Tara Button surveys her kitchen and points at her Le Creuset casserole dish on the drainer. ‘That’s what gave me the idea’, she says. ‘I thought to myself one day last year when I was washing up, I will have this for life – wouldn’t it be great if everything else in my kitchen was like that? You buy it once and you never have to buy it again.’
Tara’s website, Buy Me Once, is launching in early 2016 and aims to be the go to place for finding the most durable products available. She’s curating what she calls the ‘best in show’ when it comes to longevity for every kind of item imaginable, from cutlery and clothing to luggage and children’s toys.
Inspired by her casserole dish, she began thinking that there must be more products out there with a lifetime guarantee, or a promise from the manufacturer that they are designed to stand the test of time.
‘I wanted all these quality products to be in one place, so that people interested in creating less waste – and saving money in the long run – could find products that would really last.’
She discovered that nowhere like this existed. But as an advertising creative and children’s book author, she didn’t have much spare time to do anything about it.
‘Every time I read something about the environment, I would get this guilty feeling that I wasn’t doing anything. I kept thinking, if people did buy things that were built to last it would have such a positive impact – both economically and environmentally.’
In the last 50 years or so, we’ve gone from investing in good quality products to the overconsumption of mass-produced goods. However, Tara is certainly not alone in longing for products that are either robust, or don’t have ‘planned obsolescence’, meaning they’re designed to become out-of-date within a known time period.
A new government decree in France that came into force in March 2015 is aimed at fighting this business practice in the appliances industry and is part of a larger movement against planned obsolescence across the European Union.
‘I’d want a site like Buy Me Once to exist, even if I didn’t make a penny from so I bought the domain name and started work’, Tara explains adding that she was immediately encouraged to find that it wasn’t just Le Creuset that is interested in product durability.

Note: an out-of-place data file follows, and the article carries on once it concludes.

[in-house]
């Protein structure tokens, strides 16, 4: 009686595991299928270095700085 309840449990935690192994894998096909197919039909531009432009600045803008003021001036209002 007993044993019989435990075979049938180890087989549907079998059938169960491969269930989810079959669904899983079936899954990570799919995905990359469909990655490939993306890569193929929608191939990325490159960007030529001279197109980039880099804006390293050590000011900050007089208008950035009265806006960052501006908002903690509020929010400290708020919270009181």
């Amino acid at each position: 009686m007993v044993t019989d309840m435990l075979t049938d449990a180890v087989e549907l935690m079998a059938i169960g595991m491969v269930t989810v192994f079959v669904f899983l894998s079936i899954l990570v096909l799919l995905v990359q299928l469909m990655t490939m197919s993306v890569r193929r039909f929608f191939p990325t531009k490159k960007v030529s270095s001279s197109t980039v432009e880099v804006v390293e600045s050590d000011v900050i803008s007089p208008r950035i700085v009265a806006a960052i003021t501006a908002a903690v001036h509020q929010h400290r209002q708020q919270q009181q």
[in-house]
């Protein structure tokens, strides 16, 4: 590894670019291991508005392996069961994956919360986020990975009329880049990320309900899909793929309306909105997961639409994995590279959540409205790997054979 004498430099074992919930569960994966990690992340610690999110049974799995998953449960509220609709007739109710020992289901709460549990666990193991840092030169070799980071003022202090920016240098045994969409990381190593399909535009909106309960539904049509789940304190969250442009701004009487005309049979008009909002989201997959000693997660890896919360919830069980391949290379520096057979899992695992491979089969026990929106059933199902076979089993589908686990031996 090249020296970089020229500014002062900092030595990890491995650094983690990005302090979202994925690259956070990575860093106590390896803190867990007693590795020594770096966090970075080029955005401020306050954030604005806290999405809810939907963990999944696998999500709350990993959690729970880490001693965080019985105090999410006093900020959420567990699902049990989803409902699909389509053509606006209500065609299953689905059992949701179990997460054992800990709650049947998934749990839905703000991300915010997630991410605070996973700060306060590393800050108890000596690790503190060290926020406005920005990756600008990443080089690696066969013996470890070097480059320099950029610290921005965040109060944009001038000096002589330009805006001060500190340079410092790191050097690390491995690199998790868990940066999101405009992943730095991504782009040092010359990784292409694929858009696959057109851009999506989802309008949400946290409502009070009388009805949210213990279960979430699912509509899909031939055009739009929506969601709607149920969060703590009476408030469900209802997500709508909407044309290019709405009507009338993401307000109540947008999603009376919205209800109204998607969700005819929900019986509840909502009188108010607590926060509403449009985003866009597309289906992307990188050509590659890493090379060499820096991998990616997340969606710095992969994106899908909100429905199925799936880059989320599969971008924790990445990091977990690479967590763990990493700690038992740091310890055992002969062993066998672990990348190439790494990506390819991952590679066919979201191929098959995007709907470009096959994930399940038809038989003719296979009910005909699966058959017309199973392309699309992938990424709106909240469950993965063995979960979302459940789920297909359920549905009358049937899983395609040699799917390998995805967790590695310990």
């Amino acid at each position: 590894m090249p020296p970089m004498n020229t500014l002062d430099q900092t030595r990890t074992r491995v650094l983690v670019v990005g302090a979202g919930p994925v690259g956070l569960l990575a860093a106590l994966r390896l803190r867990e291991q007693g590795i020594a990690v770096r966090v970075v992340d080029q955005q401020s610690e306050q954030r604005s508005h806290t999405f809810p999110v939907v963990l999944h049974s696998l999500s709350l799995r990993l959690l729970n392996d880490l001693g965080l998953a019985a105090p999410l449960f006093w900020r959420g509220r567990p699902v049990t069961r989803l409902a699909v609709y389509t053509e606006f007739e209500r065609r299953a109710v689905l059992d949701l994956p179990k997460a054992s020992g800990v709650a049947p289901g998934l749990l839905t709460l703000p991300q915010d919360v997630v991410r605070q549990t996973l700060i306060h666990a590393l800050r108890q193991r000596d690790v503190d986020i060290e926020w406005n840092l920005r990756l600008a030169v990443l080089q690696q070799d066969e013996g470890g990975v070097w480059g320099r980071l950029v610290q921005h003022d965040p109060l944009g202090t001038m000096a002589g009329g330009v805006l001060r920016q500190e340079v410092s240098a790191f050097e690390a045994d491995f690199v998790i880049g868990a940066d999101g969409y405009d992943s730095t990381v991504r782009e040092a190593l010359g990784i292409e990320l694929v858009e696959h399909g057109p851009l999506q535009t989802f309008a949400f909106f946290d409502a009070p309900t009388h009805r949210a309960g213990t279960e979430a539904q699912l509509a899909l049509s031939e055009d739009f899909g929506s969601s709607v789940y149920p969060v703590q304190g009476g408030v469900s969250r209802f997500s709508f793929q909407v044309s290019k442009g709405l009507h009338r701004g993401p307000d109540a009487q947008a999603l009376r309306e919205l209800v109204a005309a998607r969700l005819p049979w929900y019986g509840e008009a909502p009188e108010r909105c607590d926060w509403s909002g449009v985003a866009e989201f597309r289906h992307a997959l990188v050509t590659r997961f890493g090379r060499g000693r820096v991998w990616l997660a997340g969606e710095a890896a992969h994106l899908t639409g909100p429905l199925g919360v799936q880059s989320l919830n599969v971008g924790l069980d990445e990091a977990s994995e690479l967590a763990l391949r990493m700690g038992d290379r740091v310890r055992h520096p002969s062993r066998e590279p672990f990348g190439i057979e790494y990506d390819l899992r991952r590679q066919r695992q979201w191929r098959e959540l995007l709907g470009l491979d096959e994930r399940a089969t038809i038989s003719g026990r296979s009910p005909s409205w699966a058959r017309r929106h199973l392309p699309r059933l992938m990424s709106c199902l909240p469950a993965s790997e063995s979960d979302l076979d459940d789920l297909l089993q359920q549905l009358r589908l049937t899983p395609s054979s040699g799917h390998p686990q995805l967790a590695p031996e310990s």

“People seem to get frustrated trying to find robust products. I get frustrated too when I’m trying to source items for the site and manufacturers don’t want you to have information about how long something will last”
The fashion industry is getting on board. Nudie now offer free repairs on their jeans, while Jigsaw’s ‘For life not landfill’ campaign last autumn saw the brand styling customers’ ‘old favourites’ with their new collection, in what they described as ‘the perfect antidote to the endless trends and throwaway fast fashion culture, proving that Jigsaw clothes really do stand the test of time’.
As for consumers, a nationally representative survey by Wrap, who campaign for a sustainable resource-efficient economy, showed that half of all consumers would be willing to pay extra for products that are advertised to last longer.
It’s all part of a move towards the circular economy that former yachtswoman Ellen Macarthur is also campaigning for: instead of the linear model of ‘make, use, dispose’, her foundation is working towards an economy in which we keep resources in use for as long as possible, extract the maximum value from them, then recover and regenerate products and materials at the end of each service life.
When Tara tells friends about her site, she is encouraged by the response. ‘People seem to get frustrated trying to find robust products. I get frustrated too when I’m trying to source items for the site and manufacturers don’t want you to have information about how long something will last. You can get an idea from forums, but the people who write reviews are either big fans or have experienced a problem – it’s quite polarised.’
However, what she has noticed is that an interest in repair is also making a resurgence alongside this desire for items that last. When Jane ni Dhulchaointigh created Sugru, the world’s first mouldable glue, the response was incredible.
‘People don’t just buy it and use it, they love to share pictures and stories of their projects with their friends too. It’s not just ‘make do and mend’: our customers often tell us that they don’t do it to save money, they do it because they object to the ‘disposable’ mindset.’
“One of my hopes is for ‘Buy Me Once’ to become a ‘kite mark’ of longevity. So manufacturers would be able to say ‘This is a Buy Me Once kettle’ or ‘This is our Buy Me Once furniture range’”
Jane explains that it’s this movement towards a more empowered culture and DIY mindset where, with the help of the internet, we now feel like we can learn how to do pretty much anything and enjoy it. ‘I believe that everyone is creative, and we all have the ability to solve everyday problems – we’ve just lost confidence or got out of the habit. When I created Sugru I felt that if there was an easy and fun way to fix things, then millions of people would do it. And in doing so, we would not only help the environment but live a more creative life.’
So it seems that Tara’s website is launching at the right time. But what are her hopes for Buy Me Once?
‘Once I have an audience enjoying and using the site, then I will be able to expect it to support me in the way I am supporting my manufacturers. But it will be rewarding whether or not it makes money. At the moment I’m after manufacturers to get in touch and tell me about their products. And one of my hopes is for ‘Buy Me Once’ to become a ‘kite mark’ of longevity. So manufacturers would be able to say ‘This is a Buy Me Once kettle’ or ‘This is our Buy Me Once furniture range’. That would be amazing’.